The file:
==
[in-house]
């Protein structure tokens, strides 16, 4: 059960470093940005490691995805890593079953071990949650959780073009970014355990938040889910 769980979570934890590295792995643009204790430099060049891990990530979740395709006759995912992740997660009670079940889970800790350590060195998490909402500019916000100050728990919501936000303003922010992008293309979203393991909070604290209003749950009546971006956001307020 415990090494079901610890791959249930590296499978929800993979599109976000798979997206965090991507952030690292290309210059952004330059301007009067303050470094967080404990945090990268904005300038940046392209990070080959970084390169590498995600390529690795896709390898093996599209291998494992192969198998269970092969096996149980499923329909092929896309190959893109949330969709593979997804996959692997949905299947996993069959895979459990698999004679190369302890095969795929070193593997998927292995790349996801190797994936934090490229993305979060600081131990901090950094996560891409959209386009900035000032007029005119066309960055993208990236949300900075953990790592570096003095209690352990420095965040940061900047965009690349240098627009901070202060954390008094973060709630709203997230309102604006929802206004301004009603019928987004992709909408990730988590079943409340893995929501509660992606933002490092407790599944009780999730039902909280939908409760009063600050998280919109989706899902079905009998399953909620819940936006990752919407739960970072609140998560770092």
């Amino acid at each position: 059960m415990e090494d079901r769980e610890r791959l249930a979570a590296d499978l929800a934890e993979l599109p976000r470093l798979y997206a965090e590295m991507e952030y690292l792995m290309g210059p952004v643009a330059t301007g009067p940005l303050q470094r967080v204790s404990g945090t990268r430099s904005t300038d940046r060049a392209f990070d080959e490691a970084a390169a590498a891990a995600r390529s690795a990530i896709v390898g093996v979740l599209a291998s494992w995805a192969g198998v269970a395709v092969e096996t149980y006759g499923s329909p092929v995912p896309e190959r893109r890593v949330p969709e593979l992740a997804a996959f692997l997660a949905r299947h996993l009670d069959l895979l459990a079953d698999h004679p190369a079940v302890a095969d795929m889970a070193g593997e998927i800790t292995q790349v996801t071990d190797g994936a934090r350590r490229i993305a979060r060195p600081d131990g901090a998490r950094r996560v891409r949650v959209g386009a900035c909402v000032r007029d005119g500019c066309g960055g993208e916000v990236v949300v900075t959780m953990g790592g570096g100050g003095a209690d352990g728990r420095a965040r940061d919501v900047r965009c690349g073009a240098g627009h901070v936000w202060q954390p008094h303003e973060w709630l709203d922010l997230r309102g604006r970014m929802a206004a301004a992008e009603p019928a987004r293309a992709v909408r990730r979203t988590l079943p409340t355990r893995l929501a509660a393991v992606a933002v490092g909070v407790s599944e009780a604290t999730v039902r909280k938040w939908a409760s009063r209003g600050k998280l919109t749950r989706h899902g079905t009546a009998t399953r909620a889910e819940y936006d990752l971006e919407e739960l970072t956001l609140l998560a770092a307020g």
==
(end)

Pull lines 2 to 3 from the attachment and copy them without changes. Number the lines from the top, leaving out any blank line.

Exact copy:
């Protein structure tokens, strides 16, 4: 059960470093940005490691995805890593079953071990949650959780073009970014355990938040889910 769980979570934890590295792995643009204790430099060049891990990530979740395709006759995912992740997660009670079940889970800790350590060195998490909402500019916000100050728990919501936000303003922010992008293309979203393991909070604290209003749950009546971006956001307020 415990090494079901610890791959249930590296499978929800993979599109976000798979997206965090991507952030690292290309210059952004330059301007009067303050470094967080404990945090990268904005300038940046392209990070080959970084390169590498995600390529690795896709390898093996599209291998494992192969198998269970092969096996149980499923329909092929896309190959893109949330969709593979997804996959692997949905299947996993069959895979459990698999004679190369302890095969795929070193593997998927292995790349996801190797994936934090490229993305979060600081131990901090950094996560891409959209386009900035000032007029005119066309960055993208990236949300900075953990790592570096003095209690352990420095965040940061900047965009690349240098627009901070202060954390008094973060709630709203997230309102604006929802206004301004009603019928987004992709909408990730988590079943409340893995929501509660992606933002490092407790599944009780999730039902909280939908409760009063600050998280919109989706899902079905009998399953909620819940936006990752919407739960970072609140998560770092």
């Amino acid at each position: 059960m415990e090494d079901r769980e610890r791959l249930a979570a590296d499978l929800a934890e993979l599109p976000r470093l798979y997206a965090e590295m991507e952030y690292l792995m290309g210059p952004v643009a330059t301007g009067p940005l303050q470094r967080v204790s404990g945090t990268r430099s904005t300038d940046r060049a392209f990070d080959e490691a970084a390169a590498a891990a995600r390529s690795a990530i896709v390898g093996v979740l599209a291998s494992w995805a192969g198998v269970a395709v092969e096996t149980y006759g499923s329909p092929v995912p896309e190959r893109r890593v949330p969709e593979l992740a997804a996959f692997l997660a949905r299947h996993l009670d069959l895979l459990a079953d698999h004679p190369a079940v302890a095969d795929m889970a070193g593997e998927i800790t292995q790349v996801t071990d190797g994936a934090r350590r490229i993305a979060r060195p600081d131990g901090a998490r950094r996560v891409r949650v959209g386009a900035c909402v000032r007029d005119g500019c066309g960055g993208e916000v990236v949300v900075t959780m953990g790592g570096g100050g003095a209690d352990g728990r420095a965040r940061d919501v900047r965009c690349g073009a240098g627009h901070v936000w202060q954390p008094h303003e973060w709630l709203d922010l997230r309102g604006r970014m929802a206004a301004a992008e009603p019928a987004r293309a992709v909408r990730r979203t988590l079943p409340t355990r893995l929501a509660a393991v992606a933002v490092g909070v407790s599944e009780a604290t999730v039902r909280k938040w939908a409760s009063r209003g600050k998280l919109t749950r989706h899902g079905t009546a009998t399953r909620a889910e819940y936006d990752l971006e919407e739960l970072t956001l609140l998560a770092a307020g």